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JUBA - 22 Jan 2020

Barnaba Marial 'open-minded' about talks with rebels

File photo: Presidential adviser and special envoy Dr. Barnaba Marial
File photo: Presidential adviser and special envoy Dr. Barnaba Marial

South Sudan’s government has said it is ready to start serious peace talks with holdout opposition groups to achieve lasting peace in the country.

South Sudan Opposition Movements Alliance (SSOMA), a coalition of opposition groups that did not join the 2018 peace deal, signed a truce agreement with the government of President Salva Kiir in Rome, Italy on 12 January.

This came following a meeting hosted and mediated by the Rome-based Sant’ Egidio Community.

Speaking to Radio Tamazuj on Tuesday, presidential adviser and special envoy Dr. Barnaba Marial Benjamin said the government is willing to engage in dialogue with the coalition of holdout opposition groups with an open mind.

Marial, who heads the government delegation at peace negotiations with the holdout opposition factions in Rome, said his team will continue to work patiently to achieve peace and stability.

“We will not reopen the revitalised peace agreement for negotiations, but the team will listen to the holdout opposition groups to know their demands and concerns,” he said.

Benjamin, a close ally of President Salva Kiir and veteran of the ruling Sudan People’s Liberation Movement (SPLM), said they plan to form an inclusive government to bring an end to conflicts in the war-torn country.

“When we asked the holdout opposition groups about the reason for their refusal to sign the revitalised peace agreement, their response was that the agreement did not address the root causes of the conflict. So we will go back to Rome for further talks so that we hear more from them,” he said.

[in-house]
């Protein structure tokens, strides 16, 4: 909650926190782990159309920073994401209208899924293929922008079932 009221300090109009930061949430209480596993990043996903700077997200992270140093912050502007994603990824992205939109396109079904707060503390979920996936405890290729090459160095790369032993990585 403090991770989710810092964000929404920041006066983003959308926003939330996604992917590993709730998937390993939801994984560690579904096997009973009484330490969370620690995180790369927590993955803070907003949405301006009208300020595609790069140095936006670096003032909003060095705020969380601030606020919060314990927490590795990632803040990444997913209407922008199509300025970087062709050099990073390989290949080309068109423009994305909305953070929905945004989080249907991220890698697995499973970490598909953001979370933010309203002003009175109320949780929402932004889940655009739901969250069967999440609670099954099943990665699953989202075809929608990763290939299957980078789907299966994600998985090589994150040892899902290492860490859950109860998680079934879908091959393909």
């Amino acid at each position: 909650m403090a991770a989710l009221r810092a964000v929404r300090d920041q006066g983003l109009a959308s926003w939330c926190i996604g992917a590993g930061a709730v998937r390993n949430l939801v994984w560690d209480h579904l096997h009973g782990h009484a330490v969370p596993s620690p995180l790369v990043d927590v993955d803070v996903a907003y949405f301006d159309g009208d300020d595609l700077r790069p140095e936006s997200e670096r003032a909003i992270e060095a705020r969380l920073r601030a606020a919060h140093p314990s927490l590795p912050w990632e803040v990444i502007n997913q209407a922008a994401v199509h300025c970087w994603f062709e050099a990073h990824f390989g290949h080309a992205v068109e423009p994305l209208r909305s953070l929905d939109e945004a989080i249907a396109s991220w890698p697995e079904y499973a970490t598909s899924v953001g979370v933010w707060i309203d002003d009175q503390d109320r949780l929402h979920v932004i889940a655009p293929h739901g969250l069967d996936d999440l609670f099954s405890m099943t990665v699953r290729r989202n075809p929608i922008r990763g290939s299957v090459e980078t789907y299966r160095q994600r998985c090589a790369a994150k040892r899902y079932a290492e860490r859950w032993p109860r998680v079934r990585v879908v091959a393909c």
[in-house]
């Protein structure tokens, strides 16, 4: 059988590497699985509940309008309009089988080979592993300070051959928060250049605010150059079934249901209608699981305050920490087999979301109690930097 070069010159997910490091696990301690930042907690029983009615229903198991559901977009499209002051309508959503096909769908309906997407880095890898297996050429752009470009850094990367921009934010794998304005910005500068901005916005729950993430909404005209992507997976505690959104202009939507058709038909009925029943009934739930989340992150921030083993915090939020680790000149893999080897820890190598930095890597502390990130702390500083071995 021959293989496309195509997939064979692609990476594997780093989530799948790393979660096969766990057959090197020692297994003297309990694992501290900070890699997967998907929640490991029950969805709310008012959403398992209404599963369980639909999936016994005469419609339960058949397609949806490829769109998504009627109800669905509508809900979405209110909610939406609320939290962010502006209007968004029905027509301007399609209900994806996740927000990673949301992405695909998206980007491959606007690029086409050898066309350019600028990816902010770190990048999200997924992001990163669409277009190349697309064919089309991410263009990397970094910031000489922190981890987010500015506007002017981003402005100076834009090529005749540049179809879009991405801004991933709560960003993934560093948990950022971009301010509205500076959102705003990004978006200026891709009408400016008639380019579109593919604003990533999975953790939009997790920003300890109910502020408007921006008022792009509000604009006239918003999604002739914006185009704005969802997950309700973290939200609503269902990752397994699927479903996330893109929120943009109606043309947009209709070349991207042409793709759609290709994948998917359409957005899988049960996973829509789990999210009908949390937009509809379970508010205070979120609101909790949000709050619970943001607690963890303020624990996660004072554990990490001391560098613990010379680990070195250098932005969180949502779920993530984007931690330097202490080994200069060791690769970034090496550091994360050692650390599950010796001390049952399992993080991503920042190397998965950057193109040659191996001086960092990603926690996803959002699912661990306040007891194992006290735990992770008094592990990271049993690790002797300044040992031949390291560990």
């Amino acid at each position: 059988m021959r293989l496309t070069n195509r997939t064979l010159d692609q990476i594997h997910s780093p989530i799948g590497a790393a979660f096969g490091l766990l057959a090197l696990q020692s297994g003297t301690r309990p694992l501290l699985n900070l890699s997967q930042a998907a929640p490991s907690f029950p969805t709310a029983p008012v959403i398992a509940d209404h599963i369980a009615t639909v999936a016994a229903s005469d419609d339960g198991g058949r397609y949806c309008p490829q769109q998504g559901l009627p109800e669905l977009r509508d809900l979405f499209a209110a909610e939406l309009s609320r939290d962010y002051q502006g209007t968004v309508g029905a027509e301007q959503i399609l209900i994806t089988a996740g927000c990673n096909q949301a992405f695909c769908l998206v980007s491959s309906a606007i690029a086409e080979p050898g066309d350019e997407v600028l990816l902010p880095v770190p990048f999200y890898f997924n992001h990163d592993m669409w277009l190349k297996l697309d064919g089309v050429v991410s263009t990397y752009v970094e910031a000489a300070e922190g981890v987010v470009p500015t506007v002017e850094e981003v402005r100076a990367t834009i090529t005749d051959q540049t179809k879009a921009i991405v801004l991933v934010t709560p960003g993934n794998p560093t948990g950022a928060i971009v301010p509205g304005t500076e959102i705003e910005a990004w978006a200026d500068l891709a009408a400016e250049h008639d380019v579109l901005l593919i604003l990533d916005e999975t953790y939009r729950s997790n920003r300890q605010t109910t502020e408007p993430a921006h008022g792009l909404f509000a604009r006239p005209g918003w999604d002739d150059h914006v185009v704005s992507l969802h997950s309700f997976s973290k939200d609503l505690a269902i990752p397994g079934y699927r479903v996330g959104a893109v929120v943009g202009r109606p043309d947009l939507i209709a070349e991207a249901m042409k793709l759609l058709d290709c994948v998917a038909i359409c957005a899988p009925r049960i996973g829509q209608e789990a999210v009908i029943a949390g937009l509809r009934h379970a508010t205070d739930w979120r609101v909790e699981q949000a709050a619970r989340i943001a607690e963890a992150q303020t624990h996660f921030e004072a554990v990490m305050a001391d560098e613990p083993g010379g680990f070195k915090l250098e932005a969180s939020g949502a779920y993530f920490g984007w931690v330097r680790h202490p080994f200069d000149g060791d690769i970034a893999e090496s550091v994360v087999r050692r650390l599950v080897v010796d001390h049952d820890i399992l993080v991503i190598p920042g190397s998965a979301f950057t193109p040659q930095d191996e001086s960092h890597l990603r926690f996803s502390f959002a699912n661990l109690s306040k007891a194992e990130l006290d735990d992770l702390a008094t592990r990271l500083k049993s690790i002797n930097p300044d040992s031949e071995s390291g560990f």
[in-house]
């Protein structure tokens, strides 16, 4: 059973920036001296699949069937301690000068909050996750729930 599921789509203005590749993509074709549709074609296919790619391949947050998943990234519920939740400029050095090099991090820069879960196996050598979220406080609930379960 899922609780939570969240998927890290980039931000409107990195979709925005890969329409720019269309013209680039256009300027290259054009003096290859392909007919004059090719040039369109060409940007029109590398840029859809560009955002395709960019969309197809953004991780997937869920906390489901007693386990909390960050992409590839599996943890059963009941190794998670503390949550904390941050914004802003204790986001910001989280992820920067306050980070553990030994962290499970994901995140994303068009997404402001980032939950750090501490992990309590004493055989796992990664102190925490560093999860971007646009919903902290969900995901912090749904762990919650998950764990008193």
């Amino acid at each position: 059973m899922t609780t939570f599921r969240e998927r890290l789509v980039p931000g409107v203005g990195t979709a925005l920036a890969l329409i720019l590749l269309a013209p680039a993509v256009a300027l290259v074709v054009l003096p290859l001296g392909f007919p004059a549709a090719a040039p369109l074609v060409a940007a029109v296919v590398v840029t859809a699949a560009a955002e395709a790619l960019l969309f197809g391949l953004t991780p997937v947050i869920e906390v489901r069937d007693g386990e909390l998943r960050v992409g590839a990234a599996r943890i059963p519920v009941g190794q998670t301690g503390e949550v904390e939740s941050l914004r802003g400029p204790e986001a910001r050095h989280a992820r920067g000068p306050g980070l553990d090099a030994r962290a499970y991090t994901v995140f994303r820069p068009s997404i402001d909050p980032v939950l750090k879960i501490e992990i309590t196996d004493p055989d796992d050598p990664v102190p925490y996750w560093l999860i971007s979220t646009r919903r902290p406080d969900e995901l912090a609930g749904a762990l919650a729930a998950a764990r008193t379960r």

According to Benjamin, the government is ready for comprehensive talks with the opposition. “Our doors are open and our brothers who did not sign the agreement are free to say anything so that we discuss. The holdout opposition groups are saying that the root causes of the conflict haven’t been addressed, while the government admits that the holdout opposition groups had refused to join the agreement because they were unhappy with it,” he said.

“When we start our meetings they will tell us the root causes of the conflict in details, so we cannot tell them that there are no root causes at this stage. Our discussions are open but we will not reopen the revitalised peace agreement for negotiations,” he added.

The senior government official argued that the revitalised peace deal has addressed most of the issues of the conflict in South Sudan. “Issues like federalism and security sector reforms are stipulated in the current peace agreement but we will not block new demands because we are ready for talks,” he said.

Benjamin, who formerly served as foreign minister, said they want the holdout opposition groups to join the government to help build the country. “If we reach an agreement in Rome, the opposition groups will be part of the implementation of the current peace agreement. There will be positions and opportunities under the agreement that will be reached, so they will be represented in the government,” he said.

The presidential envoy said he was much more optimistic about reaching peace with the holdout opposition groups in Rome, pointing out that the success of peace negotiations depend on compromises from both sides.

"I am optimistic about reaching a peace agreement because our people are suffering from the conflict. Political leaders have a responsibility to ensure that citizens live in peace and harmony," he stressed.

“I will go back to Rome with my team so that we begin our dialogue on 27 January,” Benjamin concluded.

The latest push for peace with the holdout opposition factions comes as President Salva Kiir and opposition leader Riek Machar struggle to implement the revitalised peace agreement that has largely stopped fighting in the country.

However, crucial steps such as establishing a unified army and determining the number of states have yet to take place. The rival parties are expected to form a unity government on February 22 - a deadline agreed in November 2019 after days of talks.